If you are anything like me, you have loads of digital photographs buried deep within folders on your computer’s hard drive or stored somewhere on your phone. Many of which, your friends and family will never see, and — admit it — many of which you will not even look at again. If you take as many photos as I do, that black hole includes tens of thousands of images and several gigabytes worth of data.
You can, of course, print your digital pictures. But then once you’ve gone through that trouble, you are left with bulky photographs that have to be put in an album and then take up loads of space at home. I have boxes of old photo albums in the garage that, like the files on my hard drive, never see the light of day.
Photo books are another solution. Kevin’s uncle is a photographer and makes beautifully constructed hard cover albums of his best shots from every single trip he takes. But these books take time to do the layout and organize the photos in a way that looks good and makes sense. While I love his books, I’ve never taken the time to do one myself. I’ve got a few unfinished albums scattered around different online sites that I
never finished barely started. I know I gave up on one when I had trouble deciding what color cardboard the cover should be made out of.
I recently met the folks from Photozini. Photozini is a photo album service which they said was the easiest and fastest way to print albums of your own photos bound in a vibrantly colored, magazine-style format. All you have to do is put the photo files onto the Photozini flash drive and pop it in the mail. Their software would sort the photos and do the layout, and in a few short weeks, they’ll send you the completed album in the mail. When they offered me one to try, I thought this would be a great way to print and share some of my favorite photos from the Galapagos.
How does it work:
They have a few options, their standard Photozini (100 images, $38), a smaller Minizini which is 45 photos ($22), and a Limozini which is up to 175 photos ($48). For the standard 100 image Photozini ( the one I did), this works out to 18 pages, plus front and back cover.
When you order a Photozini, they will mail you a little silver tin (looks like it will hold mints), but instead it includes a credit-card sized USB flash drive, a little paper sleeve to put it the drive in (where you fill out your name and email address) and a postage-paid envelope.
Here’s what you do:
- Select the folder with the photos you want to include and save the photos to the USB flash drive.
- Select 5 of these (or different) photos to add to the folder called “cover photos” on the USB flash drive. From these 5 photos, the Photozini design staff will select one photo that will look best on the cover.
- The flash drive includes a file called the Customer Information Form. This file is saved to the flash drive, and it is a fillable PDF form. The form asks for your name, mailing address, and in a few words what you want to title the album. I called ours, “Galapagos Islands, Ecuador”. Fill it out and save the file.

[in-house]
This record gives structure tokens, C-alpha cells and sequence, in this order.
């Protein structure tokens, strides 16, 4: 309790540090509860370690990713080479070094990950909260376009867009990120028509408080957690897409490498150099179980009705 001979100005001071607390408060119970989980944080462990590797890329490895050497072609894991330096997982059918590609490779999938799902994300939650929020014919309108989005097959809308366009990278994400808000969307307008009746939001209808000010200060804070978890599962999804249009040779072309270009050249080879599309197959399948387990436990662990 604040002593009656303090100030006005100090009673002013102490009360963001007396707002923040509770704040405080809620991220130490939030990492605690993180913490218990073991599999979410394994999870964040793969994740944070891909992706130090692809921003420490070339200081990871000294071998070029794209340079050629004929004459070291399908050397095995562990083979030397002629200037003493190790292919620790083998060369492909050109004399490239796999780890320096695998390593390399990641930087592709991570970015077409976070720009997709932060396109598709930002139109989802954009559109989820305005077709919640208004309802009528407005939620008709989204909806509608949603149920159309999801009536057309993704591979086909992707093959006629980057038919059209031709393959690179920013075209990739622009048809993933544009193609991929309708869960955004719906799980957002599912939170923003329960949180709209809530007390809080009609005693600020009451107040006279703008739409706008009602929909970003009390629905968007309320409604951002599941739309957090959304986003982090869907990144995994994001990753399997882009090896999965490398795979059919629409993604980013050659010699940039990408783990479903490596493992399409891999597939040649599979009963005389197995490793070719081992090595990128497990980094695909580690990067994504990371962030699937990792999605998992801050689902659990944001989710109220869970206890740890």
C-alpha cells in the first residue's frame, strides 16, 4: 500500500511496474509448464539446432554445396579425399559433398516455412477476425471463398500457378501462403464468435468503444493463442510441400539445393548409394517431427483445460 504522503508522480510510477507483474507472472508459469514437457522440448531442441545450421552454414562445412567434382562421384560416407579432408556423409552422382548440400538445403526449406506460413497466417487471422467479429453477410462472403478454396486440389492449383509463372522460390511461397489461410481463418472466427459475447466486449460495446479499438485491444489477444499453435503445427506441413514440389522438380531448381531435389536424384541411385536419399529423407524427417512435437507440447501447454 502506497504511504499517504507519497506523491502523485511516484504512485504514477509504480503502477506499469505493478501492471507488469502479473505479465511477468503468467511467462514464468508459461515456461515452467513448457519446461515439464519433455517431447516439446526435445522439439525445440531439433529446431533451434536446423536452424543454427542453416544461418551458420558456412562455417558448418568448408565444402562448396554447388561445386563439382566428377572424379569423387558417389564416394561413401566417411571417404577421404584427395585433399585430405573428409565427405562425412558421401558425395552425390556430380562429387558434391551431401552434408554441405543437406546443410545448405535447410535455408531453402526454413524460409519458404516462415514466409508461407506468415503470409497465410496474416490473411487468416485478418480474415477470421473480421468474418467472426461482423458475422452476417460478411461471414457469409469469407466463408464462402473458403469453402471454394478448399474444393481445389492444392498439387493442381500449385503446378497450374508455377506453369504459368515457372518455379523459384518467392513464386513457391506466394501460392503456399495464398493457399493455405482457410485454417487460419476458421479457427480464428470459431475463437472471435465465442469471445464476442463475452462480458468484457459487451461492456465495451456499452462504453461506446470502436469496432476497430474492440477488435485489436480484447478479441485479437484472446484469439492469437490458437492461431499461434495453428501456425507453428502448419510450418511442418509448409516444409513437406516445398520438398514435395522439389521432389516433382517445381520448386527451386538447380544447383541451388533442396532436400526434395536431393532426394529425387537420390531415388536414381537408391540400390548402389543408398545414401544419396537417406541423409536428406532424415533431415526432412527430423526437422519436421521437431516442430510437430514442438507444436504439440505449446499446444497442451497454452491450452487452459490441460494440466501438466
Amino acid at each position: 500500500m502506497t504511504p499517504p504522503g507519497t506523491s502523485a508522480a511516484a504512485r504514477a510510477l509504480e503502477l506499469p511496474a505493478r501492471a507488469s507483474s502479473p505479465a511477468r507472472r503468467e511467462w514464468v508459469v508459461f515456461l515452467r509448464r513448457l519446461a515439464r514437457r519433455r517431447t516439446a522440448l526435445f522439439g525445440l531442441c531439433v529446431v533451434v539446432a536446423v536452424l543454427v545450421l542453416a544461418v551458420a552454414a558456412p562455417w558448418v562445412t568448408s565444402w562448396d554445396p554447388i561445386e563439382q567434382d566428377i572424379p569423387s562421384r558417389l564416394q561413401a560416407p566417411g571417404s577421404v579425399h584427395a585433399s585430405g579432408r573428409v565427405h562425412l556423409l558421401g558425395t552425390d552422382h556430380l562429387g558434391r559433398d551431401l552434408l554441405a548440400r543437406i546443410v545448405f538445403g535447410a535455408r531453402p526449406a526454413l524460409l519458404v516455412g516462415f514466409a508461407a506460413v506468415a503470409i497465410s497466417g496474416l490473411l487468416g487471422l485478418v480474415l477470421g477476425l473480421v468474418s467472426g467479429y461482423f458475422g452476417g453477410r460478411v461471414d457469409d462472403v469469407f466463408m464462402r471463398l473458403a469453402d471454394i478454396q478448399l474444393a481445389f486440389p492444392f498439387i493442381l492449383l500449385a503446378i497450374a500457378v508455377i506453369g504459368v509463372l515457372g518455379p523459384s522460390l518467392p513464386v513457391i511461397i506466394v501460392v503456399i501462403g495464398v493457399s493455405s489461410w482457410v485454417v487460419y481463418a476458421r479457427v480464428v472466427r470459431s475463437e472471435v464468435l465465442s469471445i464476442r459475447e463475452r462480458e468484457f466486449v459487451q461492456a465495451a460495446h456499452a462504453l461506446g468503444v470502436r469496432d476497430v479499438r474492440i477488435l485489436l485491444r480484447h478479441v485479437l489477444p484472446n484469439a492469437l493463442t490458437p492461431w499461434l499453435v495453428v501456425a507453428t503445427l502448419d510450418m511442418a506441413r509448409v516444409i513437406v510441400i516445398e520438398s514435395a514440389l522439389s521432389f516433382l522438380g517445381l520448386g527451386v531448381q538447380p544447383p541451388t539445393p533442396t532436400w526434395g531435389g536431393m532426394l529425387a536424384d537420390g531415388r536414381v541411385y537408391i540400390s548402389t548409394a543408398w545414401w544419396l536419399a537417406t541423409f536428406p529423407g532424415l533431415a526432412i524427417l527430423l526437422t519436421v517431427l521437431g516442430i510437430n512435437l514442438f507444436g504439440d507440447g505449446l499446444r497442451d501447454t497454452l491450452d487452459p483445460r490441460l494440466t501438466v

- Stick the drive in the paper sleeve, fill out your name and email address, and stick it in the mail.
Within about 2 weeks from receipt, you’ll receive your completed Photozini magazine in the mail. We got ours last week and it looks great! The cover (see above) was one photo that the stretched across the front and back cover, which I though looked pretty nice. Here are some shots of the internal pages:
I like the collage layout of the photos, and for the most part, they are ordered by date and time taken (some were shuffled around to improve the flow and make it look more symmetrical). Here are some other thoughts I had on the service. Photozini review:
- Easy! Choose your photos, drag your photos into the Photozini flash drive, and then mail off in the postage-paid envelope. You don’t need to do any alignment of photos, they will take care of it all for you.
- Fast: I received the finished product about 2 weeks after I put it in the mail. (I live a few towns over from their mailing address in Palo Alto, may be a bit longer if you live farther away)
- Looks great! See photos above…
- Easy duplicates: Once you’ve set the album up, you can order reprints for only $20. This is about what it would cost for 100 print photographs, but it is way easier and better looking. It’s a great gift for family or travel partners that are featured in the album! (psst: Don’t tell, I’m ordering a copy for Kevin’s dad as a souvenir from the trip)
- Lack of control over layout. This is the hardest part for a type-A, control freak like me. You have to trust that Photozini’s algorithm and professional designers will lay it out in a way that will look good.
- Soft-cover only: I would be willing to pay a few dollars more to have a more sturdy hard-cover option. I am worried about the condition of the magazine. I’m keeping it out of the kitchen where it will get wet or food-stained and I need to keep it off of the coffee table where it’ll be likely to be used as a coaster.
Overall, it was a easy experience and a good finished product. It doesn’t allow for some of the control that you have over layout that some other photo album services offer, but the time saved and ease of use makes up for it. The streamlined process makes it hard to over think and easy to just get it done.
Photozini gave me their standard kit to try and review. The thoughts on the service are my own.